Years ago, I had French Angora wannabees pop up in a few litters of meat mutts. I kept the best two and grew them out to about six months. They had tons of fur on a natural diet. I found the grooming too much for me--wool was not a major interest of mine--so I sent them to camp. But wow! they were really woolly and to my eye looked like the French Angoras I saw online.

GBov, if you want to give this a try, why not start with one doe and her offspring? If it doesn't work to your satisfaction, at least you will know. If it does, you can transition others.
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Re: Angora wool production on a natural diet?

Post Number:#8  Unread postby PSFAngoras » Fri Mar 10, 2017 4:16 pm


I'm with Sky, the production of today's rabbits is likely a lot better than that of their ancestors that weren't fed commercial feed, and probably due to commercial feed.

I suppose it would be possible to raise a few litters on forage and keep the kits that produce the best coats on forage to breed and create a line that has *good* (not great, but perhaps respectable given the circumstances) wool production on forage, but it would probably take two or three generations before you start noticing a trend. Since angoras aren't usually bred until they're about 7-8 month old, it may take you upwards of three years or more. Not to mention if you are choosing based on coat production alone, you may find other things like conformation going to the wayside, which may start to impact their productiveness if you are using them for meat, too.
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Re: Angora wool production on a natural diet?

Post Number:#9  Unread postby alforddm » Fri Mar 10, 2017 4:17 pm


GBov wrote:I did read it but am not much wiser now, I must admit. :oops:

So I guess the best thing to do is to try it eh? All angora use to be forage fed so it can be done, it just may take some time.



Protein is made up of amino acids. Different plants and grains have their protein made up of different amounts of the different amino acids. While overall protein is important for growth, it is just as importance to make sure the balance of the amino acids is optimal for growth. In rabbits, growth is generally limited by the sulfur amino acids, and lysine amino acids.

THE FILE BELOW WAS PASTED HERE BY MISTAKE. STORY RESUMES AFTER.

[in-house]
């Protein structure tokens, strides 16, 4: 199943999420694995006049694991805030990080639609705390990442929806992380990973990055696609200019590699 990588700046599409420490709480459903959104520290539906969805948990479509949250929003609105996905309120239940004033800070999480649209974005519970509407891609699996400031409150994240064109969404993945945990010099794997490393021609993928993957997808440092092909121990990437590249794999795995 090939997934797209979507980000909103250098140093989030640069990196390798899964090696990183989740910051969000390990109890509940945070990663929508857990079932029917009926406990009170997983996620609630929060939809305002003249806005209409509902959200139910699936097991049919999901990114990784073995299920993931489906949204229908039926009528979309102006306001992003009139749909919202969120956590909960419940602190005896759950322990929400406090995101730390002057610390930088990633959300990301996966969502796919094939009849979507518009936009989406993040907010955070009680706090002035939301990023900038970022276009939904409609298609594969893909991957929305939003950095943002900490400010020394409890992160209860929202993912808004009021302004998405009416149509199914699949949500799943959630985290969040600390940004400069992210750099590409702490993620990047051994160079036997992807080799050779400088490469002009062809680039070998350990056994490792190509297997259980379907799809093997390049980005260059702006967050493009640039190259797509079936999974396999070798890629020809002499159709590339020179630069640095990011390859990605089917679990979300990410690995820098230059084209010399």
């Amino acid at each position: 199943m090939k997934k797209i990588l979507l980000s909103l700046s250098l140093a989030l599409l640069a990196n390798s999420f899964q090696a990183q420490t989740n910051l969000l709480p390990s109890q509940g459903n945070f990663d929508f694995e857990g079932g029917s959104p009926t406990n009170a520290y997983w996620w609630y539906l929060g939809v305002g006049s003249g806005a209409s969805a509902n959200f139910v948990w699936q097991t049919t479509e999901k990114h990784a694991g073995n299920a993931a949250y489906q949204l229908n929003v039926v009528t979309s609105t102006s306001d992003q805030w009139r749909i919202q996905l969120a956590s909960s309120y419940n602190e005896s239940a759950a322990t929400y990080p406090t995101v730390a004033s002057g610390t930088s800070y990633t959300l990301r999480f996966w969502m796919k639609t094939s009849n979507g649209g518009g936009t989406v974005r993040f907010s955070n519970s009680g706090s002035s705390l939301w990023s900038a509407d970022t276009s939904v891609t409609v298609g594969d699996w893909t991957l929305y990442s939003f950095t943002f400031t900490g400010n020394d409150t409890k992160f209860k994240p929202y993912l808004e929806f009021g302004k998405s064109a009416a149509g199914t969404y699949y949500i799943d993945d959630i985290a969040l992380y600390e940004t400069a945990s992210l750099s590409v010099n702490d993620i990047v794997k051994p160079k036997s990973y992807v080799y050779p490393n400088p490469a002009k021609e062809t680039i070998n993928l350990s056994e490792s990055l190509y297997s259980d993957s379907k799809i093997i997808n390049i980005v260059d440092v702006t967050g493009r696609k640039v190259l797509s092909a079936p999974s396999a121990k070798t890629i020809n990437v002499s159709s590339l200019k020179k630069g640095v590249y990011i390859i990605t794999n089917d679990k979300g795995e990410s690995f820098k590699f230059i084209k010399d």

This is the main reason, IMO, that forage fed rabbits generally don't grow as fast as pellet fed ones. Most forage items are low in the sulfur amino acids and lysine. Once you calculate the perfect mix, you have to adjust it anytime you change something in the mix.

Wool and I'm assuming angora fiber, is made up of keratin proteins which in turn are made up of amino acids. So, in order to support maximum fiber you need to get your amino acids balance as close to perfect as possible.

I hope that helps a bit.

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Re: Angora wool production on a natural diet?

Post Number:#10  Unread postby SixGun » Fri Mar 10, 2017 5:12 pm


Although long ago generations of Angora were fed a non-pellet diet, look up their pictures. They look nothing like today's Angora. They look more like a Lionhead. The wool production capability that we have in today's Angora is simply because we can get them the nutrients necessary with pelletized feed sources. I'd love to get away from a pellet, simply because I like to know the production of what's going into my animals, but, pellets, especially with Angora, would take quite the undertaking, especially with any more than one or two rabbits in production.

These are production fiber rabbits in Germany in 1940s... Nothing like, say Betty Chu's rabbits.

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Re: Angora wool production on a natural diet?

Post Number:#11  Unread postby GBov » Tue Mar 14, 2017 11:22 am